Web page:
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St Johns Church, Waberthwaite Church in Cumbria, England

St John's Church is situated on the south bank of the River Esk in the hamlet of Hall Waberthwaite in the former civil parish of Waberthwaite, Cumbria, England. It is an active Anglican parish church in the deanery of Calder, the archdeaconry of West Cumberland, and the diocese of Carlisle. Its benefice is united with those of St Paul, Irton; St Michael, Muncaster; and St Catherine, Boot. The church is recorded in the National Heritage List for England as a designated Grade II* listed building.

London dial

A London dial in the broadest sense can mean any sundial that is set for 51°30′ N, but more specifically refers to a engraved brass horizontal sundial with a distinctive design. London dials were originally engraved by scientific instrument makers. The trade was heavily protected by the system of craft guilds.

A schema for horizontal dials is a set of instructions used to construct horizontal sundials using compass and straightedge construction techniques, which were widely used in Europe from the late fifteenth century to the late nineteenth century. The common horizontal sundial is a geometric projection of an equatorial sundial onto a horizontal plane.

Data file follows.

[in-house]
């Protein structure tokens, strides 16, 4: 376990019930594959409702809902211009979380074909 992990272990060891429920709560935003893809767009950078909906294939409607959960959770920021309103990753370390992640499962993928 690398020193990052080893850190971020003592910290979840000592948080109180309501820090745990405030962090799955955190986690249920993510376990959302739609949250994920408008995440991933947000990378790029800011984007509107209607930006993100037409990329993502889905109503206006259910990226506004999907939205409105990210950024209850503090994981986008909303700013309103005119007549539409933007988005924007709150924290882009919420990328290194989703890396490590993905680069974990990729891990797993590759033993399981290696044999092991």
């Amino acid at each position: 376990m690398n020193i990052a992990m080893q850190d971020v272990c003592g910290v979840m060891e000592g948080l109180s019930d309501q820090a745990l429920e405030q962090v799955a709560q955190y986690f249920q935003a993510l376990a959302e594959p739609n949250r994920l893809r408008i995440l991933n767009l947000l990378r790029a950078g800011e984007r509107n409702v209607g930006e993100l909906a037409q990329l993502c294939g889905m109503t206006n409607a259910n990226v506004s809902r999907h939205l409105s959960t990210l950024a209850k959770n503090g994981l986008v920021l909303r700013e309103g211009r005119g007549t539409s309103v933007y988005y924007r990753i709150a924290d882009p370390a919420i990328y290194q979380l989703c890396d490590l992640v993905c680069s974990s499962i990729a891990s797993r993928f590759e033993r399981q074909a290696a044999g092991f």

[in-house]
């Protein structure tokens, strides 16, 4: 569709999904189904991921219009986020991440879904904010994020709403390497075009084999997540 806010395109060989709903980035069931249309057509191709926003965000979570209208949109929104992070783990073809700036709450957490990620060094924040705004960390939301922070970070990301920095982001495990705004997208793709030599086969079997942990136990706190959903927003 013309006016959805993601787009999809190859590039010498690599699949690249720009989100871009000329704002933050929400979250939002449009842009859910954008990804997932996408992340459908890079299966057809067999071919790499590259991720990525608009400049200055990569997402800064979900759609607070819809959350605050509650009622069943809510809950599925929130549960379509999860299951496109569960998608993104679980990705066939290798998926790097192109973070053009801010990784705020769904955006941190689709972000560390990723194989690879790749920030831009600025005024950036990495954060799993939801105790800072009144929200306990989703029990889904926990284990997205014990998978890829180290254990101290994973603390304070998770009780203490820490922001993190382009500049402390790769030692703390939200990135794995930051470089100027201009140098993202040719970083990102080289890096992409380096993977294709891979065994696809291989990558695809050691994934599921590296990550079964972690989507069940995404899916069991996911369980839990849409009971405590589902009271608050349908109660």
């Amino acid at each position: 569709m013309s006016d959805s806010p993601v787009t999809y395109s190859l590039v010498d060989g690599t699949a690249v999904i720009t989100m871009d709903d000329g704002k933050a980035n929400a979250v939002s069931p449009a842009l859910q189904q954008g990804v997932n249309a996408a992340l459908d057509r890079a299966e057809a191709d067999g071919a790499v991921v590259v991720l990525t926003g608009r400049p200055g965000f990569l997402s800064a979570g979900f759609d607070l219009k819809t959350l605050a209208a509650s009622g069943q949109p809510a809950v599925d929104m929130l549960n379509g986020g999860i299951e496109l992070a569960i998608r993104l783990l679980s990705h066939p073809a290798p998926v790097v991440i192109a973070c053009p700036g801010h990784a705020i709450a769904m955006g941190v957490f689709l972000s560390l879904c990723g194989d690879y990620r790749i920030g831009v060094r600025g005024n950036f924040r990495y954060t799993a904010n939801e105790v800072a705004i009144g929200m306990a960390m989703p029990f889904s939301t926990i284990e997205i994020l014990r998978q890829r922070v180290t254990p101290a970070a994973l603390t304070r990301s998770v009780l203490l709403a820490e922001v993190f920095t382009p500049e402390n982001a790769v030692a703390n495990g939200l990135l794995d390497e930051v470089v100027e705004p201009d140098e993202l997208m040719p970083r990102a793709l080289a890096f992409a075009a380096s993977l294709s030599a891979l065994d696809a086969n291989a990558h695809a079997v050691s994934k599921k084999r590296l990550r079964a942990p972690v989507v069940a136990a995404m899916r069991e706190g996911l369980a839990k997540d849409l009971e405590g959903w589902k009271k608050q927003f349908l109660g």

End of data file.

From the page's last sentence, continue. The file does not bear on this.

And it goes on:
Clone Church Church in County Wexford, Ireland

Clone Church is a Romanesque medieval church and National Monument in County Wexford, Ireland.

References

Citations

  1. Wall (1912), pp. 67 & 97.
  2. Cook (2012).
  3. Horne (1929).
  4. Cole (1935).
  5. Ps. 119:164.
  6. 1 2 Rule of Benedict, Ch. 16 .
  7. Acts 3:1.
  8. Rule of Benedict, Ch. 8 .
  9. Rule of Benedict, Ch. 11 .
  10. Rule of Benedict, Ch. 41 .
  11. Rule of Benedict, Ch. 42 .
  12. Rule of Benedict, Ch. 47 .
  13. "Tide, Mass or Scratch Dials", Pastfinders .
  14. "Mass Dials", Official site, British Sundial Society.
  15. Cole (1935), pp. 10-16.
  16. Schneider, Denis (2014), "Les Cadrans Canoniaux", L'Astronomie, No. 76, pp. 58–61.
  17. Cole (1935), pp. 2-3.
  18. Bewcastle: A Brief Historical Sketch.
  19. "Bilberries and Tickled Trout: Reflections on the Bewcastle Cross".
  20. "Nendrum Monastic Site", Department of the Environment, archived from the original on 2009-04-16.
  21. Wall (1912) , p. 66.
  22. Wall (1912), p. 66.
  23. Dackett, Eliza; Julia Skinner (2006), Ancient Britain: Land of Mystery and Legend, Francis Frith, p. 93, ISBN   1-84589-276-3 .
  24. The Italian Riviera, Milan: Touring Club of Italy, 2001, p.  52 .

Bibliography